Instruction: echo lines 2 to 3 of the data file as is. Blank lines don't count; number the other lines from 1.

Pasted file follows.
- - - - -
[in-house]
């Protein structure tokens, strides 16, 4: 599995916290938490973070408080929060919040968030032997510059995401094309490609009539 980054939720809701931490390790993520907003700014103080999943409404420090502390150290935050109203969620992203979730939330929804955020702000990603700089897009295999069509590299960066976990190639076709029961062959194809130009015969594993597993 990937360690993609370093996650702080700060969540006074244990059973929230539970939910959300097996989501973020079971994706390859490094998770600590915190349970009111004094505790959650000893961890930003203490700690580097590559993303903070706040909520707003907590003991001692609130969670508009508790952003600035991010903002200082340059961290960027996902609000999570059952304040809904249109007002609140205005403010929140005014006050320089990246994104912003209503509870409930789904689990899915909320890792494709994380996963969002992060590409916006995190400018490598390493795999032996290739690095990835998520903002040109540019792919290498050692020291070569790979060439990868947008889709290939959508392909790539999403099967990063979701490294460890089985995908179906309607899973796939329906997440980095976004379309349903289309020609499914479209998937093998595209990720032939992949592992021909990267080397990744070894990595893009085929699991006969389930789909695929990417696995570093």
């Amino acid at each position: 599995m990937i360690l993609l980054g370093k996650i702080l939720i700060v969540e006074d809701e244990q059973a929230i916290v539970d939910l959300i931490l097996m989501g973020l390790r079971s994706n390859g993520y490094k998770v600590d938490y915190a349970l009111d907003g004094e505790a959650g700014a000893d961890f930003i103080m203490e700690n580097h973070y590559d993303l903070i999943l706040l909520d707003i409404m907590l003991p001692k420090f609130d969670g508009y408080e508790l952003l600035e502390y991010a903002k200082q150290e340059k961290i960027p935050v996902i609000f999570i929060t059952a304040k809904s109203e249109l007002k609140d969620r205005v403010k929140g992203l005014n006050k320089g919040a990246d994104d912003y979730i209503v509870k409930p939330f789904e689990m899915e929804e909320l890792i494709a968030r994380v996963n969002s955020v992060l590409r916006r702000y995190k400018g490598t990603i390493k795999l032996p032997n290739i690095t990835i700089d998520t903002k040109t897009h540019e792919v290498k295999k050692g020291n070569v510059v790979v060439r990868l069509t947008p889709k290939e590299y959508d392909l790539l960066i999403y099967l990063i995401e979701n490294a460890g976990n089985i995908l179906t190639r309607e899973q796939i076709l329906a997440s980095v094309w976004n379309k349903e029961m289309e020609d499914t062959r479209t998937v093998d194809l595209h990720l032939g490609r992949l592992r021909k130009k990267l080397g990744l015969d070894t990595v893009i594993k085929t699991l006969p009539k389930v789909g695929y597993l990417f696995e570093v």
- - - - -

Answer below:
């Protein structure tokens, strides 16, 4: 599995916290938490973070408080929060919040968030032997510059995401094309490609009539 980054939720809701931490390790993520907003700014103080999943409404420090502390150290935050109203969620992203979730939330929804955020702000990603700089897009295999069509590299960066976990190639076709029961062959194809130009015969594993597993 990937360690993609370093996650702080700060969540006074244990059973929230539970939910959300097996989501973020079971994706390859490094998770600590915190349970009111004094505790959650000893961890930003203490700690580097590559993303903070706040909520707003907590003991001692609130969670508009508790952003600035991010903002200082340059961290960027996902609000999570059952304040809904249109007002609140205005403010929140005014006050320089990246994104912003209503509870409930789904689990899915909320890792494709994380996963969002992060590409916006995190400018490598390493795999032996290739690095990835998520903002040109540019792919290498050692020291070569790979060439990868947008889709290939959508392909790539999403099967990063979701490294460890089985995908179906309607899973796939329906997440980095976004379309349903289309020609499914479209998937093998595209990720032939992949592992021909990267080397990744070894990595893009085929699991006969389930789909695929990417696995570093």
């Amino acid at each position: 599995m990937i360690l993609l980054g370093k996650i702080l939720i700060v969540e006074d809701e244990q059973a929230i916290v539970d939910l959300i931490l097996m989501g973020l390790r079971s994706n390859g993520y490094k998770v600590d938490y915190a349970l009111d907003g004094e505790a959650g700014a000893d961890f930003i103080m203490e700690n580097h973070y590559d993303l903070i999943l706040l909520d707003i409404m907590l003991p001692k420090f609130d969670g508009y408080e508790l952003l600035e502390y991010a903002k200082q150290e340059k961290i960027p935050v996902i609000f999570i929060t059952a304040k809904s109203e249109l007002k609140d969620r205005v403010k929140g992203l005014n006050k320089g919040a990246d994104d912003y979730i209503v509870k409930p939330f789904e689990m899915e929804e909320l890792i494709a968030r994380v996963n969002s955020v992060l590409r916006r702000y995190k400018g490598t990603i390493k795999l032996p032997n290739i690095t990835i700089d998520t903002k040109t897009h540019e792919v290498k295999k050692g020291n070569v510059v790979v060439r990868l069509t947008p889709k290939e590299y959508d392909l790539l960066i999403y099967l990063i995401e979701n490294a460890g976990n089985i995908l179906t190639r309607e899973q796939i076709l329906a997440s980095v094309w976004n379309k349903e029961m289309e020609d499914t062959r479209t998937v093998d194809l595209h990720l032939g490609r992949l592992r021909k130009k990267l080397g990744l015969d070894t990595v893009i594993k085929t699991l006969p009539k389930v789909g695929y597993l990417f696995e570093v």